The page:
Its racist past still hangs heavy over the White South. But as with anything, it is rarely as simple as everything being bad – one of the reasons photographer Doy Gorton set out to illustrate the White South, his home, in a more nuanced light, writes James Jeffrey.
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In Mississippi, being a conservative white woman is embraced and those who turn from those beliefs risk abuse, rejection or public humiliation
“I love you,” Chera Sherman’s mother told her before driving away in her Jeep Cherokee, leaving her daughter, then 19, bawling fat tears in front of her boyfriend’s home in Laurel, Mississippi.
It was 1994, and Sherman had made the life-altering mistake of falling in love with Jerry Breland, a lanky, black 19-year-old she’d met through a friend back when she worked at Kmart.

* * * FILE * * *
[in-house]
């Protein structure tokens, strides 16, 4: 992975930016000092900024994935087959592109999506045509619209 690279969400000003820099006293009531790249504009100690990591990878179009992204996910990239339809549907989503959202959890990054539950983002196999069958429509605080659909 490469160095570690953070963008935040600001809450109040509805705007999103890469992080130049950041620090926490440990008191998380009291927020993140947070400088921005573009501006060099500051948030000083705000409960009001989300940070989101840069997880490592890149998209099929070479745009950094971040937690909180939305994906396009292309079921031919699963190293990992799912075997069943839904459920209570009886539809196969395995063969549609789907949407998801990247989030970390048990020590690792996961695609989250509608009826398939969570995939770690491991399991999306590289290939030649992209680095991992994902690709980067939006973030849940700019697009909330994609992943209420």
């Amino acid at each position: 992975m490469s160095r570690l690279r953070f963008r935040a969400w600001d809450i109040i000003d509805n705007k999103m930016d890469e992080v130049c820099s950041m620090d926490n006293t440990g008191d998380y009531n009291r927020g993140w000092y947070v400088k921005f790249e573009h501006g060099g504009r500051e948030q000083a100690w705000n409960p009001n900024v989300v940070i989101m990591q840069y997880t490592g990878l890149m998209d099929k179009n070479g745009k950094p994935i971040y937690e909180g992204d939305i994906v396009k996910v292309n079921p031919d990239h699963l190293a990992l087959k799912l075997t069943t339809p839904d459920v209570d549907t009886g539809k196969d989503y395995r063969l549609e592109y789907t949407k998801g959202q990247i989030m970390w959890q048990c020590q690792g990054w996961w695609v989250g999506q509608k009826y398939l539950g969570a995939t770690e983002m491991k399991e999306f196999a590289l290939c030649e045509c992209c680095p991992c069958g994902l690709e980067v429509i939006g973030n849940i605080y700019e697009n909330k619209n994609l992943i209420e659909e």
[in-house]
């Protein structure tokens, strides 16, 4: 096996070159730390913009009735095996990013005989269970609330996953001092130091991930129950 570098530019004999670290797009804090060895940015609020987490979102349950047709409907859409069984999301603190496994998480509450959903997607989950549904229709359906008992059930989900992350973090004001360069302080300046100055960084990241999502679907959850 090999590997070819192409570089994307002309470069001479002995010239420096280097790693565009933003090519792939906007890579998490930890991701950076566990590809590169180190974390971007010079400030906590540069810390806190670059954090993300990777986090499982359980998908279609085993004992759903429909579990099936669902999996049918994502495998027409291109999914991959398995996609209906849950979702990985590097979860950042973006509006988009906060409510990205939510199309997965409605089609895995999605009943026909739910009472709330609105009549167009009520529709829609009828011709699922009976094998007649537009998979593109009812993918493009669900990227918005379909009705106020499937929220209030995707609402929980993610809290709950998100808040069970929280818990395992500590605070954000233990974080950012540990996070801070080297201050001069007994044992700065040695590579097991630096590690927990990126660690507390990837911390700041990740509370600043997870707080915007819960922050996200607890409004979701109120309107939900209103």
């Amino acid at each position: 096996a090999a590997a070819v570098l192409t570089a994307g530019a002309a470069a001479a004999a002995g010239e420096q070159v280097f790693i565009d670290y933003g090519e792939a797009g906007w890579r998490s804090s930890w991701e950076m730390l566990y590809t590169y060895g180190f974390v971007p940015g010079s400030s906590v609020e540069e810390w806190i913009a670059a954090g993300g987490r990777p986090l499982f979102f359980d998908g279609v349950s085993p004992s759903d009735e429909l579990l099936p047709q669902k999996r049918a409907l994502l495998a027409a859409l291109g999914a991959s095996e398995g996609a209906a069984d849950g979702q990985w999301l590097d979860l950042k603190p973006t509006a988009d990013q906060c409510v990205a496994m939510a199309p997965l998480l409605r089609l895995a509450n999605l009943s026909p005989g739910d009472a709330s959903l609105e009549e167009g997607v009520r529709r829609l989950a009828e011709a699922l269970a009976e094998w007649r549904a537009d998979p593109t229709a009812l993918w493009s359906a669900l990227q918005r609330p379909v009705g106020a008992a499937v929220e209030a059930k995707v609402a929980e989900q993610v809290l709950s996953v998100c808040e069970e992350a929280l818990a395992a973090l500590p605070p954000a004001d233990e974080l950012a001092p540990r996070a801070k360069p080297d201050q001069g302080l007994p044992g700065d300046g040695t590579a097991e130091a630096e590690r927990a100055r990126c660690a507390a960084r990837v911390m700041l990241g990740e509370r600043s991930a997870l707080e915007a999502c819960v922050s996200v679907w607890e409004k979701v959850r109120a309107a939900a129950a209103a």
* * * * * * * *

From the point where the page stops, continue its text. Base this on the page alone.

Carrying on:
Her mother had finally told her stepfather about their six-month relationship earlier that day after a local cop pulled Breland over while he was driving his girlfriend’s yellow Sunbird. When her stepfather heard she was violating his code against race-mixing, he drove to her job to tell her she had to move out.
“White men aren’t going to want you,” her father told her.